Ovarian cancer begins in the ovary. Abnormal cells have the ability to evade or spread it to other parts of the body (Willard and Ginsburg, 2009). This article is going to focus on ovarian cancer, impacts and the ways to reduce the disease related deaths. When this process begins, symptoms may be vague and may become noticeable in later stages. The symptoms include pelvic pain and swelling the abdomen. This may spread to other parts of the bladder or lymph nodes, lungs, and other parts and to the women who have ovulated more, have higher mostly at menopause stage.

Simple blood test could cut the ovarian cancer deaths by a fifth. If offers of often tests were given to women over the age of fifty, hundreds of lives would be saved. Early detection of the disease would be a key in saving more than for thousand women annually. Experts say that each year more than seven thousand women are diagnosed with cancer. Experts have been calling for routine testing to catch ovarian cancer early.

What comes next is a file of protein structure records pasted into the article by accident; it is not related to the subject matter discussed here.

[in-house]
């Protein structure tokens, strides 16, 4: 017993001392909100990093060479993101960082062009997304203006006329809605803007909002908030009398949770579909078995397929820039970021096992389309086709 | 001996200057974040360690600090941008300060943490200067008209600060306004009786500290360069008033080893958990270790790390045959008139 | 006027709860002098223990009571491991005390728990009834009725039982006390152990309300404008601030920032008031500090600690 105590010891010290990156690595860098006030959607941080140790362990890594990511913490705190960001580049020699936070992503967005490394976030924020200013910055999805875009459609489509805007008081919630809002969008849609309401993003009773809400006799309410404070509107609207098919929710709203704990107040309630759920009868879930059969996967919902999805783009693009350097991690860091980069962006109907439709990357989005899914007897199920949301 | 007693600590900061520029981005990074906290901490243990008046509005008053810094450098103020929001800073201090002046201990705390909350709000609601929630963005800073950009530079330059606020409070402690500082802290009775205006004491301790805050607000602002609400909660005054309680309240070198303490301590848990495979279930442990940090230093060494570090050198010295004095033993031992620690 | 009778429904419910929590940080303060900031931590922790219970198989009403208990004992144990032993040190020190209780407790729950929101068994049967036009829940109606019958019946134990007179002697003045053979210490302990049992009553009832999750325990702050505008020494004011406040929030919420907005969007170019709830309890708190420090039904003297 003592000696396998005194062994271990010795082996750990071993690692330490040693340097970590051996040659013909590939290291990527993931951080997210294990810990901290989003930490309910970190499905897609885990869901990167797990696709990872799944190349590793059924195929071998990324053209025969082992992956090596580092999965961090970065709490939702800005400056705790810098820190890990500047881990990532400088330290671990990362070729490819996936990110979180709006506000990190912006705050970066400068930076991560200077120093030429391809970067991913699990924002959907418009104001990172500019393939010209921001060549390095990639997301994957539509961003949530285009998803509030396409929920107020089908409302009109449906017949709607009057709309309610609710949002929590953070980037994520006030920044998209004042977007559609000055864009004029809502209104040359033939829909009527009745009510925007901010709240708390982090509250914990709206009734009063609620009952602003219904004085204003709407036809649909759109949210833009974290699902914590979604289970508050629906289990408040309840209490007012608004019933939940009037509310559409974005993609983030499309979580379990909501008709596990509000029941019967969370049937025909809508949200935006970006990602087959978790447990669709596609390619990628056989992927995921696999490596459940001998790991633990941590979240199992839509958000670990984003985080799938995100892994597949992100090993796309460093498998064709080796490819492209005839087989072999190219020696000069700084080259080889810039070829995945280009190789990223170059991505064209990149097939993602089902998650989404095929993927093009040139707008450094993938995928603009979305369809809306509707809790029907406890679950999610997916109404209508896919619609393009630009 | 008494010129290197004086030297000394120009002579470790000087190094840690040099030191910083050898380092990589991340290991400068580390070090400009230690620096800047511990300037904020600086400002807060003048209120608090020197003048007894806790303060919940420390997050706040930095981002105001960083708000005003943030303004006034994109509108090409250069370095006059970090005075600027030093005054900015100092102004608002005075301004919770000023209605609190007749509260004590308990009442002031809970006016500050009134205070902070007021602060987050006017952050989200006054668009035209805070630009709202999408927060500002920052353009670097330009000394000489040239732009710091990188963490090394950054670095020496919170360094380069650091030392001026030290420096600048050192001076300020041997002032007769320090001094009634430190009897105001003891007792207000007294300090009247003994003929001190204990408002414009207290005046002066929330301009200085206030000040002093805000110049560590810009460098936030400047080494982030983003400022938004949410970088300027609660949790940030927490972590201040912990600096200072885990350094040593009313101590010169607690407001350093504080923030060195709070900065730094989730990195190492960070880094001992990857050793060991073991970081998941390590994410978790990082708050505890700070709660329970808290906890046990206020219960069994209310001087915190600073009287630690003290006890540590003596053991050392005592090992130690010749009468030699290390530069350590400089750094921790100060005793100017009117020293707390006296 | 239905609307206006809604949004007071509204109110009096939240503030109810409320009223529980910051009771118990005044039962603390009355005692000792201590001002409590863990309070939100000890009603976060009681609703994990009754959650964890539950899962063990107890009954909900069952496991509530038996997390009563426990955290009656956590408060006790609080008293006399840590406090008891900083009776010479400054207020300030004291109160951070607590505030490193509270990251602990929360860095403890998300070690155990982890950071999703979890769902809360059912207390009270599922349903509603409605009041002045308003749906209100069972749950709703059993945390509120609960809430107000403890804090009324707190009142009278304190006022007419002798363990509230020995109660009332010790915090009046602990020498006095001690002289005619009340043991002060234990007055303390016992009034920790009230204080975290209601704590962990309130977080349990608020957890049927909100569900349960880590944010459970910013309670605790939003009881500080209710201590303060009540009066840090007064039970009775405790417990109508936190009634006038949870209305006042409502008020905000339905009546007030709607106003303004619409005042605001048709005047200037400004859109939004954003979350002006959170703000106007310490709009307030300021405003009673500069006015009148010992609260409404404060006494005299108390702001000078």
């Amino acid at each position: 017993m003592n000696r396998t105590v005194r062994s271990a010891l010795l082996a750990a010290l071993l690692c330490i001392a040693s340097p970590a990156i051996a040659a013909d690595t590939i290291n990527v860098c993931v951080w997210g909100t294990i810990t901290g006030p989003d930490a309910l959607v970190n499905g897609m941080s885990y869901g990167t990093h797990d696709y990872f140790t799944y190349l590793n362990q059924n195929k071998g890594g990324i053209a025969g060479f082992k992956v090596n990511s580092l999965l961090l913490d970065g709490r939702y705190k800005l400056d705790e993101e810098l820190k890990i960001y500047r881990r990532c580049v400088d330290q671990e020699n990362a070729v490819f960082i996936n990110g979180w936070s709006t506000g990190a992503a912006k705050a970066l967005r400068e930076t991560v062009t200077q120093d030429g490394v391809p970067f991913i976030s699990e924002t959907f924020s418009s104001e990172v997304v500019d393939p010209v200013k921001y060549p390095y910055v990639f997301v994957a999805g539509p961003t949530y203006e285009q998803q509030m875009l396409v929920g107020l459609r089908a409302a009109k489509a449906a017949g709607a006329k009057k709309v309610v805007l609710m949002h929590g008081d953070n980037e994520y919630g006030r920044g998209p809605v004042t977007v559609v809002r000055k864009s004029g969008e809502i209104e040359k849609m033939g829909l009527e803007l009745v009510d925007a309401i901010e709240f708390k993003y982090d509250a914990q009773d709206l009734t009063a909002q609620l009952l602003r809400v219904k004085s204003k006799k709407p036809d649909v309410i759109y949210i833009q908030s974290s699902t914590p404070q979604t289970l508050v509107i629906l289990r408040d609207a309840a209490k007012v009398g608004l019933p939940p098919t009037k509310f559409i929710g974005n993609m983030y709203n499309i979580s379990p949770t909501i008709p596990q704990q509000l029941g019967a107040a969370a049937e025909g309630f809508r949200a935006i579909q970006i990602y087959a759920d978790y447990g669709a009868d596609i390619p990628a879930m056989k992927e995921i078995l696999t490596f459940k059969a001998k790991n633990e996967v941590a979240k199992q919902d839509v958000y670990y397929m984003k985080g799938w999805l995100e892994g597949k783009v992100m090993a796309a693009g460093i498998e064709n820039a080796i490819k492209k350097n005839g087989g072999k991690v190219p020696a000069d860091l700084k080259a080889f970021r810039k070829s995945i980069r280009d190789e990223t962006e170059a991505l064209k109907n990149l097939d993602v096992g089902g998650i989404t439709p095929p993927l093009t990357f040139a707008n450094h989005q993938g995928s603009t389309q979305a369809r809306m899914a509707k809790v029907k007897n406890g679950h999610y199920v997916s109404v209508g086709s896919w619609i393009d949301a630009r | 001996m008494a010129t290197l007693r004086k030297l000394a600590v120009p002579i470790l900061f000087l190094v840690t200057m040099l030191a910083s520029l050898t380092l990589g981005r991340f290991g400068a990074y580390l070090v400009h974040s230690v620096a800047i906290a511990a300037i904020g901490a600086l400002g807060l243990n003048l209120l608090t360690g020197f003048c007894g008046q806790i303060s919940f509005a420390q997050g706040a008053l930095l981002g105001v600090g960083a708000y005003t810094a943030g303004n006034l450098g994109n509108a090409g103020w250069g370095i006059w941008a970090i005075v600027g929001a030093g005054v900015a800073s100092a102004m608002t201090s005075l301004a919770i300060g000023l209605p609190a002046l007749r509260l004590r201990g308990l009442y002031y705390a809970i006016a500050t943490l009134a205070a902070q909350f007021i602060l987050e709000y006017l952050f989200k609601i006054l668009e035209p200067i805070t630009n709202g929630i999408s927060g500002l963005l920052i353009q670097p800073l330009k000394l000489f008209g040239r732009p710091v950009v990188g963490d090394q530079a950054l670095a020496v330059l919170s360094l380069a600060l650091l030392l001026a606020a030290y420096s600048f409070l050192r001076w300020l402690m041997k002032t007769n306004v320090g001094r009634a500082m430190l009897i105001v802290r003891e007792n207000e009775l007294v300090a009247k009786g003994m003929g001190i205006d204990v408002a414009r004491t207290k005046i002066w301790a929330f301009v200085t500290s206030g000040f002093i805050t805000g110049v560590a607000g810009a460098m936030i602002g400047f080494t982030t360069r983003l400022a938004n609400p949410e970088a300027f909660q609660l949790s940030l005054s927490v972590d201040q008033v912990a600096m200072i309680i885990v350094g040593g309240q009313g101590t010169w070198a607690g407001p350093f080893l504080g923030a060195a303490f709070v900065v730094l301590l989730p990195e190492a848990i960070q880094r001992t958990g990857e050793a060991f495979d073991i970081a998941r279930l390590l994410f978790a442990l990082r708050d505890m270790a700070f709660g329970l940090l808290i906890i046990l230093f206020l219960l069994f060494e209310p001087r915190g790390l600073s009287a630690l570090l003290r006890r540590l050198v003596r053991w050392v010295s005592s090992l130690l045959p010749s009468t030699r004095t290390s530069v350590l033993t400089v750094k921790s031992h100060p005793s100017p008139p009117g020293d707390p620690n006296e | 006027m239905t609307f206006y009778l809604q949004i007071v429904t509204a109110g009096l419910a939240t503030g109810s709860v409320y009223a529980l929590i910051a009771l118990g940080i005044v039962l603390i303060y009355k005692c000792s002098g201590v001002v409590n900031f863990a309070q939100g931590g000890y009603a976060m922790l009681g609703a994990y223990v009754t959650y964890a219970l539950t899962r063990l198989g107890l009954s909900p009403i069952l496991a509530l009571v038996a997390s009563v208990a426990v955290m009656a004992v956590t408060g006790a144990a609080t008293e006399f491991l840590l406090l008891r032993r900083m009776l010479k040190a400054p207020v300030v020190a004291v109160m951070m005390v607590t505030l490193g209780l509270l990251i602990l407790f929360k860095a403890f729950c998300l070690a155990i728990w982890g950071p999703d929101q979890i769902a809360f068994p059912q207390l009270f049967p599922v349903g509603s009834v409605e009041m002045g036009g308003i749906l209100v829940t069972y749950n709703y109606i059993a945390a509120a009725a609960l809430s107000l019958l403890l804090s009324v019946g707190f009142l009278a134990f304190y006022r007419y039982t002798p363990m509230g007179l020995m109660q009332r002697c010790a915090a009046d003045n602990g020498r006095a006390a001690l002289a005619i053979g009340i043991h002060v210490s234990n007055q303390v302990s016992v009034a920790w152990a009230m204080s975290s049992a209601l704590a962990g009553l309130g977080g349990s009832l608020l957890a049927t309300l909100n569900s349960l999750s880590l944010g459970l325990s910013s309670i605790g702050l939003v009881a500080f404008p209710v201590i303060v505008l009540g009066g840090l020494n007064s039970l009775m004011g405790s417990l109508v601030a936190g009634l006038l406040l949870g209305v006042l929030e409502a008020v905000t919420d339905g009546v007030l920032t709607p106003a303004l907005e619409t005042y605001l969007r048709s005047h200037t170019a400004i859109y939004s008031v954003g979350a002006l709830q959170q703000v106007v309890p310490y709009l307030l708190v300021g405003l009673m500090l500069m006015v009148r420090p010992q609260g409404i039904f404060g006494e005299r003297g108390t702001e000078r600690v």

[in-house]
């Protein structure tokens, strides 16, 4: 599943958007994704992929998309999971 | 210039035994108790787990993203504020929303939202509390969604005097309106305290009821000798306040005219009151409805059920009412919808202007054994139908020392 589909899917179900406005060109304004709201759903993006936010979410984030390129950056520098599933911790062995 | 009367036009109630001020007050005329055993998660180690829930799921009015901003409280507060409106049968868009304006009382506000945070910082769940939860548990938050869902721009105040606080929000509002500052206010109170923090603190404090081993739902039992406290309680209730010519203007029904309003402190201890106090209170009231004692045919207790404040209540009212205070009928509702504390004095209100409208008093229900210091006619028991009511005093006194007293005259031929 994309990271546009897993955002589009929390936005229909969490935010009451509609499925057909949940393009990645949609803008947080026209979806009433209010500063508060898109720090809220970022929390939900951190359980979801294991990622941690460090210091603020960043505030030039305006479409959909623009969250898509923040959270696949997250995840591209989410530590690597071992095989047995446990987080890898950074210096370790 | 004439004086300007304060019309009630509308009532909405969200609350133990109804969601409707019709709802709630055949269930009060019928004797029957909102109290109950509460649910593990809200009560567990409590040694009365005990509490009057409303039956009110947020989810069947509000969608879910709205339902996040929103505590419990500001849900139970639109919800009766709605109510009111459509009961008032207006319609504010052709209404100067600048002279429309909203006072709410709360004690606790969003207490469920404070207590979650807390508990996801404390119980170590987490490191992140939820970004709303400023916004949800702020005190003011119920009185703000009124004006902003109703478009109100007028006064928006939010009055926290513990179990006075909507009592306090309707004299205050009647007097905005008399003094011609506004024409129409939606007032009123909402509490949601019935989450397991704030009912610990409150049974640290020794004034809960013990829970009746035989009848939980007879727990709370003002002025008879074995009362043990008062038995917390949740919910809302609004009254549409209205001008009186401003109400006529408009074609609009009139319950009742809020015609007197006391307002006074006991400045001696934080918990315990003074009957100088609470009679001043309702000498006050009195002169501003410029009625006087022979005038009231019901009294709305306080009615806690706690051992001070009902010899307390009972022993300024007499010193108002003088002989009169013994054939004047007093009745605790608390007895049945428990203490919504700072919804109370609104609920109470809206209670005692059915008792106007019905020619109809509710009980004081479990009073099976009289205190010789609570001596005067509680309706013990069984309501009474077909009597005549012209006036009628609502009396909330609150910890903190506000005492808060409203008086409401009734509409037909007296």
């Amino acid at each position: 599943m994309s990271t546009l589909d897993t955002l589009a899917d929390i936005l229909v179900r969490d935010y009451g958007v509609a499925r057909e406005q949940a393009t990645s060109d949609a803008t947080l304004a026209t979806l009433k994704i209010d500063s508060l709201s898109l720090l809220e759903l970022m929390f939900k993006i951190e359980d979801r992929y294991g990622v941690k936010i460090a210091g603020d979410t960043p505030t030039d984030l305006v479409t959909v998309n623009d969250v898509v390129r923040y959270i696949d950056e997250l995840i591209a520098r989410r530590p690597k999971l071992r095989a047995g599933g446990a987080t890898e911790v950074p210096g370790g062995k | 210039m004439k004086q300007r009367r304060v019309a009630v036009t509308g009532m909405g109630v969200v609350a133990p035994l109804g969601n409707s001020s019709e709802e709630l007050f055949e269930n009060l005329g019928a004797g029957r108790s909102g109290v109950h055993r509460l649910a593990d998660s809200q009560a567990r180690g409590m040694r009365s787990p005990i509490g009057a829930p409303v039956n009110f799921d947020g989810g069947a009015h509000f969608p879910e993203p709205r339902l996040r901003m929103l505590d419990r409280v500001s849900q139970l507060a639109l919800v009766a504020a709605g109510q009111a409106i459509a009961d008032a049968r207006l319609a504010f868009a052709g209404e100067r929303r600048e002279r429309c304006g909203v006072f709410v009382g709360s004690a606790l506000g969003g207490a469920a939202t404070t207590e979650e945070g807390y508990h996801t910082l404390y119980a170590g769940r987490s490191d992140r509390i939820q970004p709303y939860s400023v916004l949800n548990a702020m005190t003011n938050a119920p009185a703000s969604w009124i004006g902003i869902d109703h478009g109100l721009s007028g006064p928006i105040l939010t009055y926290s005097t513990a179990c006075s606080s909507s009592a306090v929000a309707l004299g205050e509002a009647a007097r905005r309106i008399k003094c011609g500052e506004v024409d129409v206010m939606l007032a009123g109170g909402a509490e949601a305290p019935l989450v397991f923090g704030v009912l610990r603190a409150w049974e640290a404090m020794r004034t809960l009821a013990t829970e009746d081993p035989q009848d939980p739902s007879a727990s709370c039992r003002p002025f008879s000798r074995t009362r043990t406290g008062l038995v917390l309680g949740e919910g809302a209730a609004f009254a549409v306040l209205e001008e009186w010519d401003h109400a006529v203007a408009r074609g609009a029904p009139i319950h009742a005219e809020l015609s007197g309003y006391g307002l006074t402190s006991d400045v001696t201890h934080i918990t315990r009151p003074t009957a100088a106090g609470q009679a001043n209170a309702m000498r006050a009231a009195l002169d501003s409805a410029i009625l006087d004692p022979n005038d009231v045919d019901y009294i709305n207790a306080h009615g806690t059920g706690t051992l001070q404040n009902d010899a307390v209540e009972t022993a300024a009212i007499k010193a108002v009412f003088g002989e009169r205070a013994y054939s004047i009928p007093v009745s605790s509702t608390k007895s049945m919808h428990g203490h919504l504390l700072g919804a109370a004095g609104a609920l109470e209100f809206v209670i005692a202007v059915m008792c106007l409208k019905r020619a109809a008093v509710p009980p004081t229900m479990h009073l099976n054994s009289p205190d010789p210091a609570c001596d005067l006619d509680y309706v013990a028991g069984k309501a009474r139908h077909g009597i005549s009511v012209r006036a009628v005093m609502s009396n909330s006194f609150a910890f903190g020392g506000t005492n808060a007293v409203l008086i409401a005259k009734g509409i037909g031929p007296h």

Previously from diagnosis centers scientists have concluded that actually 20 percent of the cancer death related would be reduced. However, three-quarters of the women are diagnosed late having cancer already spread to the bigger part of the body. Therefore, this makes it hard to treat since it has already reached a level hard to reverse. The disease normally kills more than five thousand women each year. This would be reduced by developing a proper and often national screening program. It is the eighth most common disease in the nation and it is the fifth leading cause of death.

Ovarian cancer causes more deaths than any other cancer in women. Cancer isn’t all in your genes; up to 90 per cent could be wiped out by avoiding triggers caused by unhealthy lifestyles. Suggestions by scientists from a study say that tests for a particular protein could prevent approximately a few hundreds of the deaths met.


Health experts hailed the work as a landmark step to conquering cancer but said that screening process should be the step number one. ‘’Dr. Simon Newman, a director of research at target ovarian cancer said the results of this landmark study, a milestone in ovarian cancer research, put us in a stronger position in the collective enabled improvement of earlier diagnosis  and that more women can survive (Farghaly,2014)